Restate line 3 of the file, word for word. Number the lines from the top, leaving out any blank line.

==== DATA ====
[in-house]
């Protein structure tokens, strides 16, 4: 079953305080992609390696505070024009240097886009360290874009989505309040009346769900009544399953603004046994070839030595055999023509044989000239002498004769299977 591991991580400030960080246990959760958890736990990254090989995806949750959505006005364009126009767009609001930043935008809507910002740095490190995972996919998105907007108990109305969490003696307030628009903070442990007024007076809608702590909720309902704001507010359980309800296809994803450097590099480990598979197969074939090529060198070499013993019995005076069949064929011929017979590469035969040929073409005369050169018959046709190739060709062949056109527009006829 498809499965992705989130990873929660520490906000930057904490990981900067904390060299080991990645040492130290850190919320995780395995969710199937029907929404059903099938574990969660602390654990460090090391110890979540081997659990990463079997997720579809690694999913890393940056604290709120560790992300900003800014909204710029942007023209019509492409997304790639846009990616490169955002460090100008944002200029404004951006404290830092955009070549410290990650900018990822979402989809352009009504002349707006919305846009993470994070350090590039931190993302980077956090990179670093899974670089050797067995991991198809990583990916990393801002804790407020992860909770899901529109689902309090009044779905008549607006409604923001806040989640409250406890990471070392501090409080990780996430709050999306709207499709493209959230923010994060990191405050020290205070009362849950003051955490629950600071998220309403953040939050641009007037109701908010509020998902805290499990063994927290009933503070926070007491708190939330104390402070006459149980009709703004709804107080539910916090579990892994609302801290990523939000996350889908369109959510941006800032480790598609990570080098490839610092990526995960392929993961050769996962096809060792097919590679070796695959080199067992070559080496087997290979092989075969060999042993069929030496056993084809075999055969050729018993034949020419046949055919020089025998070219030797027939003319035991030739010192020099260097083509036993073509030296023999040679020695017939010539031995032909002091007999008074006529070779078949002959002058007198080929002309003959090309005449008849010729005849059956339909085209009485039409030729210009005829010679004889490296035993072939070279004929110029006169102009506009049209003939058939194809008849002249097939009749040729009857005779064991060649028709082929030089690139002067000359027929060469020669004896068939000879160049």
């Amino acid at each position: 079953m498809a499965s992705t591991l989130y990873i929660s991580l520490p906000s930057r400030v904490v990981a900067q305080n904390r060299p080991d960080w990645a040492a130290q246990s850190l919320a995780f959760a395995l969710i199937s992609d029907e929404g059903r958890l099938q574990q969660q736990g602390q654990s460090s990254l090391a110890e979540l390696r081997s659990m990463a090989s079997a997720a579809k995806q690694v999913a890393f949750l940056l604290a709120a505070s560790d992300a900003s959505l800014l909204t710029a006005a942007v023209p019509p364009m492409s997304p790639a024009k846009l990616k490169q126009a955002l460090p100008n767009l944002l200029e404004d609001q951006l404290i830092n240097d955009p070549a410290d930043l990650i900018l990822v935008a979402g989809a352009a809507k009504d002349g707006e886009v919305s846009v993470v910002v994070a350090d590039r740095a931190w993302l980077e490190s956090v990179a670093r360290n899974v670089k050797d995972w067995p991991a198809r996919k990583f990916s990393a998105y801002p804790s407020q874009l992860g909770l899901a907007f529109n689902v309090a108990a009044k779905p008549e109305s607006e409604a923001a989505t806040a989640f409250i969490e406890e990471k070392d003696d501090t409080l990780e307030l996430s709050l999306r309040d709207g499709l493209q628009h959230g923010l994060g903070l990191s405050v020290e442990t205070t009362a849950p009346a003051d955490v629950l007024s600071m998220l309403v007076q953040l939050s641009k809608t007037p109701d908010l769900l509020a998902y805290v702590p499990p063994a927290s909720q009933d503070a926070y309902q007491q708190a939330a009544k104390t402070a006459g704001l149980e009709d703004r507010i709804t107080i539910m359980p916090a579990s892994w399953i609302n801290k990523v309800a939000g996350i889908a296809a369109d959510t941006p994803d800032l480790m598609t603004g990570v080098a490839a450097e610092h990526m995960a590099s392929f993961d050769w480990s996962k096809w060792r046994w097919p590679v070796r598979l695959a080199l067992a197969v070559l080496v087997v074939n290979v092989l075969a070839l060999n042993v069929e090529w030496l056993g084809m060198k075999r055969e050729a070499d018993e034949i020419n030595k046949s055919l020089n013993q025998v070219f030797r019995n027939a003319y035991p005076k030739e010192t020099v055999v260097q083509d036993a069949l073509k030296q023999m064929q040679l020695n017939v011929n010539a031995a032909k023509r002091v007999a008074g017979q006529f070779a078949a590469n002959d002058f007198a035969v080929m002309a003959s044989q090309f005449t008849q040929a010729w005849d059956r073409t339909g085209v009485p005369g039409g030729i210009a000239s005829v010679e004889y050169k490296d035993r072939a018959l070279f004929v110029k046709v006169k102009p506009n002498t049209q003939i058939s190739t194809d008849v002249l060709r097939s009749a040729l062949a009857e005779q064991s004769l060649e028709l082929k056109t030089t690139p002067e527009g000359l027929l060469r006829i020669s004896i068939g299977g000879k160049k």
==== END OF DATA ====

């Amino acid at each position: 079953m498809a499965s992705t591991l989130y990873i929660s991580l520490p906000s930057r400030v904490v990981a900067q305080n904390r060299p080991d960080w990645a040492a130290q246990s850190l919320a995780f959760a395995l969710i199937s992609d029907e929404g059903r958890l099938q574990q969660q736990g602390q654990s460090s990254l090391a110890e979540l390696r081997s659990m990463a090989s079997a997720a579809k995806q690694v999913a890393f949750l940056l604290a709120a505070s560790d992300a900003s959505l800014l909204t710029a006005a942007v023209p019509p364009m492409s997304p790639a024009k846009l990616k490169q126009a955002l460090p100008n767009l944002l200029e404004d609001q951006l404290i830092n240097d955009p070549a410290d930043l990650i900018l990822v935008a979402g989809a352009a809507k009504d002349g707006e886009v919305s846009v993470v910002v994070a350090d590039r740095a931190w993302l980077e490190s956090v990179a670093r360290n899974v670089k050797d995972w067995p991991a198809r996919k990583f990916s990393a998105y801002p804790s407020q874009l992860g909770l899901a907007f529109n689902v309090a108990a009044k779905p008549e109305s607006e409604a923001a989505t806040a989640f409250i969490e406890e990471k070392d003696d501090t409080l990780e307030l996430s709050l999306r309040d709207g499709l493209q628009h959230g923010l994060g903070l990191s405050v020290e442990t205070t009362a849950p009346a003051d955490v629950l007024s600071m998220l309403v007076q953040l939050s641009k809608t007037p109701d908010l769900l509020a998902y805290v702590p499990p063994a927290s909720q009933d503070a926070y309902q007491q708190a939330a009544k104390t402070a006459g704001l149980e009709d703004r507010i709804t107080i539910m359980p916090a579990s892994w399953i609302n801290k990523v309800a939000g996350i889908a296809a369109d959510t941006p994803d800032l480790m598609t603004g990570v080098a490839a450097e610092h990526m995960a590099s392929f993961d050769w480990s996962k096809w060792r046994w097919p590679v070796r598979l695959a080199l067992a197969v070559l080496v087997v074939n290979v092989l075969a070839l060999n042993v069929e090529w030496l056993g084809m060198k075999r055969e050729a070499d018993e034949i020419n030595k046949s055919l020089n013993q025998v070219f030797r019995n027939a003319y035991p005076k030739e010192t020099v055999v260097q083509d036993a069949l073509k030296q023999m064929q040679l020695n017939v011929n010539a031995a032909k023509r002091v007999a008074g017979q006529f070779a078949a590469n002959d002058f007198a035969v080929m002309a003959s044989q090309f005449t008849q040929a010729w005849d059956r073409t339909g085209v009485p005369g039409g030729i210009a000239s005829v010679e004889y050169k490296d035993r072939a018959l070279f004929v110029k046709v006169k102009p506009n002498t049209q003939i058939s190739t194809d008849v002249l060709r097939s009749a040729l062949a009857e005779q064991s004769l060649e028709l082929k056109t030089t690139p002067e527009g000359l027929l060469r006829i020669s004896i068939g299977g000879k160049k």